The health of a church can be measured by its understanding of conversion, as it
flows naturally from a right understanding of the gospel. In this lesson, Dr. Dever
discusses how biblical conversion is possible and why it is necessary.
"What is a Healthy Church" Episode 5 - 'Conversion'
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Biblical conversion is a mark of a healthy church, yet the need for conversion is viewed with skepticism in our world.
People are skeptical that change is possible;
Society says that we should accept and adapt to our sinful tendencies;
But still people have a deep longing for change.
Gospel conversion is a real change.
Conversion is turning from ourselves to Christ;
Conversion is God’s work, and understanding this is vital for evangelism and the health of the church.
Conversion is a real need.
People reject their need for change, preferring to remain complacent than to respond to the call to repent and believe.
People need God—our condition is described in terms of debt, slavery, and death, and no one will be justified apart from Him (Rom. 3:20).
People need to hear sermons that reflect an understanding of these needs.
Conversion is good news.
We are in desperate need of God’s grace, yet God owes His grace to no one.
An understanding of our predicament and serious conviction of sin is part of conversion.
Conversion is good news because change is possible and found only in God.
Conversion is resting in Christ.
Conversion is relying on Christ and His righteousness.
Conversion is true hope in God’s work in Jesus Christ—He sought us, lived for us, died for us, rose for us, and poured out His Spirit into our hearts.
Reliance on God is the greatest change that takes place in true conversion.
Conversion is new birth.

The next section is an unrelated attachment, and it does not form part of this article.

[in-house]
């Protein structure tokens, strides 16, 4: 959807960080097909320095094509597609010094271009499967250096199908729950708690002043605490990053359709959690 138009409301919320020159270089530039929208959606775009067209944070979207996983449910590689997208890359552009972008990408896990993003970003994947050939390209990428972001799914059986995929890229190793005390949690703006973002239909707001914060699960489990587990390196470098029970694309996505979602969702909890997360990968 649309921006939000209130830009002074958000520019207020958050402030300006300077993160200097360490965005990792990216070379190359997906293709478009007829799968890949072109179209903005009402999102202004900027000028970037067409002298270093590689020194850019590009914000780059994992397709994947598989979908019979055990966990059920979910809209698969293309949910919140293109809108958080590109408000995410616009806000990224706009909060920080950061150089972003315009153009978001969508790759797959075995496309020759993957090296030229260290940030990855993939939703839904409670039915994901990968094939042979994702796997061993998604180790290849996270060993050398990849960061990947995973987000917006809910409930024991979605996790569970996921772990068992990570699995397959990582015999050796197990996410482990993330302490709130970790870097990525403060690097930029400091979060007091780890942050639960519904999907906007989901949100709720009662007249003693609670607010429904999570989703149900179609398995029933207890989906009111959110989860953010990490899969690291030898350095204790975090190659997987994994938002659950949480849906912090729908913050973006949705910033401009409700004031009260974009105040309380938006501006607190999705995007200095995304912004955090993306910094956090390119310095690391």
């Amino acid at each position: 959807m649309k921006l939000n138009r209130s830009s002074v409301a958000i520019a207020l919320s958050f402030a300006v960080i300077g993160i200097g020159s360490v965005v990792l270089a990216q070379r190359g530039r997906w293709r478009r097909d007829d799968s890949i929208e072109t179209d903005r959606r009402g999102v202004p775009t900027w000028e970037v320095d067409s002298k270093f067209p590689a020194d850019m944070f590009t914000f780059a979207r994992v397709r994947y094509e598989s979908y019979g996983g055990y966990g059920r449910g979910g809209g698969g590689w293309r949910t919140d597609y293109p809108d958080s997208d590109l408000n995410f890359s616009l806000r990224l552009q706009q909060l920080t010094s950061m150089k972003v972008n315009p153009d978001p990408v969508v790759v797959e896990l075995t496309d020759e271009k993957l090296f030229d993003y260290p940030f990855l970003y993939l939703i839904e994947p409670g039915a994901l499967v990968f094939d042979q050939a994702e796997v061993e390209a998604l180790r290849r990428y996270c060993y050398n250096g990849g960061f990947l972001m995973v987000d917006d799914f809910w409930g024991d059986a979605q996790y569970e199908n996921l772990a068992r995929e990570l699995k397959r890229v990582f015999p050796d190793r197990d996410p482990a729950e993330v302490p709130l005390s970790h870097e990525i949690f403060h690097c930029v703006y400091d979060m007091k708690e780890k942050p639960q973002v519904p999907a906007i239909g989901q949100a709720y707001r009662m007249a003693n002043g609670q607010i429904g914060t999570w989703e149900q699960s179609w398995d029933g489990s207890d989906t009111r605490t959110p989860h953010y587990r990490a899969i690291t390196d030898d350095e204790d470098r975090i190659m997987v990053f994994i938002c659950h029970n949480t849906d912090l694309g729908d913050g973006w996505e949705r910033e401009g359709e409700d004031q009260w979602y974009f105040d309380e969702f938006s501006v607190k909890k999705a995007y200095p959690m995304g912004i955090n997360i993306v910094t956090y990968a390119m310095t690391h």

Jesus gives us a whole new life and taught that our action in conversion must be brought about by God’s action.
A biblical understanding of conversion marks a healthy church.
A common misunderstanding is that conversion is something we do, but conversion is more than our action alone.
True conversion is the heart-transplanting work of God’s Spirit, a change that only God can bring about.
Our catechism describes two steps for true conversion: Dying away of your old self, and coming to life of your new self. Describe how a person does this (questions 88-91 will help you answer this).
Discuss how the realities of living in a small town and established church can be a barrier to having a 'conversion culture' at WCRC: - Most of our members have been Christian for as long as they can remember, and do not have a particular 'conversion experience.' - How does our knowing so many community members for most of their lives, as well as knowing their parents and previous generations, cause us to think that so and so can never change?
What specific things can WCRC do to instill a 'conversion culture?'
Finish this sentence expressing conversion culture: A thriving church... See how we've completed that sentence for WCRC so far, as we've determined that a thriving church will promote expositional preaching and be gospel centered. This document will grow and develop as we work on this throughout the year.